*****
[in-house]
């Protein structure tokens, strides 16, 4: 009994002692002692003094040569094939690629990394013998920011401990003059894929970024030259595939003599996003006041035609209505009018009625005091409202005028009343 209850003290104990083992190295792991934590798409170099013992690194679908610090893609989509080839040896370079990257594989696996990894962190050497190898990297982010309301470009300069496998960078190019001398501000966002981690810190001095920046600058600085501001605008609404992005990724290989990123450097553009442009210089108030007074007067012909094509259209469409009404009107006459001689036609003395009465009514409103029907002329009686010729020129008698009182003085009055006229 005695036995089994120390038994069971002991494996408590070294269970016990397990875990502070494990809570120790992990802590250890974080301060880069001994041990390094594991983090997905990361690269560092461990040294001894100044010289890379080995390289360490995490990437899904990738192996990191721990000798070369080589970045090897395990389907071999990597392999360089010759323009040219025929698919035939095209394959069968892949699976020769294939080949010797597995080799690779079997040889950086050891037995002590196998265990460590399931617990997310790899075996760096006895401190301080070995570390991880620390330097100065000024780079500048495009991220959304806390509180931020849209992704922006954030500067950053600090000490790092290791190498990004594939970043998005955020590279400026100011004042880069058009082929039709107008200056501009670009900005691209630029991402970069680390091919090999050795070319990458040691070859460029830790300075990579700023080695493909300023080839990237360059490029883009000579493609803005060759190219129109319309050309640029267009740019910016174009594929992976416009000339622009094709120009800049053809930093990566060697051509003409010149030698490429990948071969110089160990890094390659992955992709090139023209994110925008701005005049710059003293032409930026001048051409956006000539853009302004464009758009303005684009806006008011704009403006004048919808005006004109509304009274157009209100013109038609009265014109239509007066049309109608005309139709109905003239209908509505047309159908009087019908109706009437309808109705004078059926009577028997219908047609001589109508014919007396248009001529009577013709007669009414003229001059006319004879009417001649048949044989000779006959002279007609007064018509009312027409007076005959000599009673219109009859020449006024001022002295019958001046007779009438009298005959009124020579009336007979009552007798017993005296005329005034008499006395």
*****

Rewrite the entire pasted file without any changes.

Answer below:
[in-house]
């Protein structure tokens, strides 16, 4: 009994002692002692003094040569094939690629990394013998920011401990003059894929970024030259595939003599996003006041035609209505009018009625005091409202005028009343 209850003290104990083992190295792991934590798409170099013992690194679908610090893609989509080839040896370079990257594989696996990894962190050497190898990297982010309301470009300069496998960078190019001398501000966002981690810190001095920046600058600085501001605008609404992005990724290989990123450097553009442009210089108030007074007067012909094509259209469409009404009107006459001689036609003395009465009514409103029907002329009686010729020129008698009182003085009055006229 005695036995089994120390038994069971002991494996408590070294269970016990397990875990502070494990809570120790992990802590250890974080301060880069001994041990390094594991983090997905990361690269560092461990040294001894100044010289890379080995390289360490995490990437899904990738192996990191721990000798070369080589970045090897395990389907071999990597392999360089010759323009040219025929698919035939095209394959069968892949699976020769294939080949010797597995080799690779079997040889950086050891037995002590196998265990460590399931617990997310790899075996760096006895401190301080070995570390991880620390330097100065000024780079500048495009991220959304806390509180931020849209992704922006954030500067950053600090000490790092290791190498990004594939970043998005955020590279400026100011004042880069058009082929039709107008200056501009670009900005691209630029991402970069680390091919090999050795070319990458040691070859460029830790300075990579700023080695493909300023080839990237360059490029883009000579493609803005060759190219129109319309050309640029267009740019910016174009594929992976416009000339622009094709120009800049053809930093990566060697051509003409010149030698490429990948071969110089160990890094390659992955992709090139023209994110925008701005005049710059003293032409930026001048051409956006000539853009302004464009758009303005684009806006008011704009403006004048919808005006004109509304009274157009209100013109038609009265014109239509007066049309109608005309139709109905003239209908509505047309159908009087019908109706009437309808109705004078059926009577028997219908047609001589109508014919007396248009001529009577013709007669009414003229001059006319004879009417001649048949044989000779006959002279007609007064018509009312027409007076005959000599009673219109009859020449006024001022002295019958001046007779009438009298005959009124020579009336007979009552007798017993005296005329005034008499006395």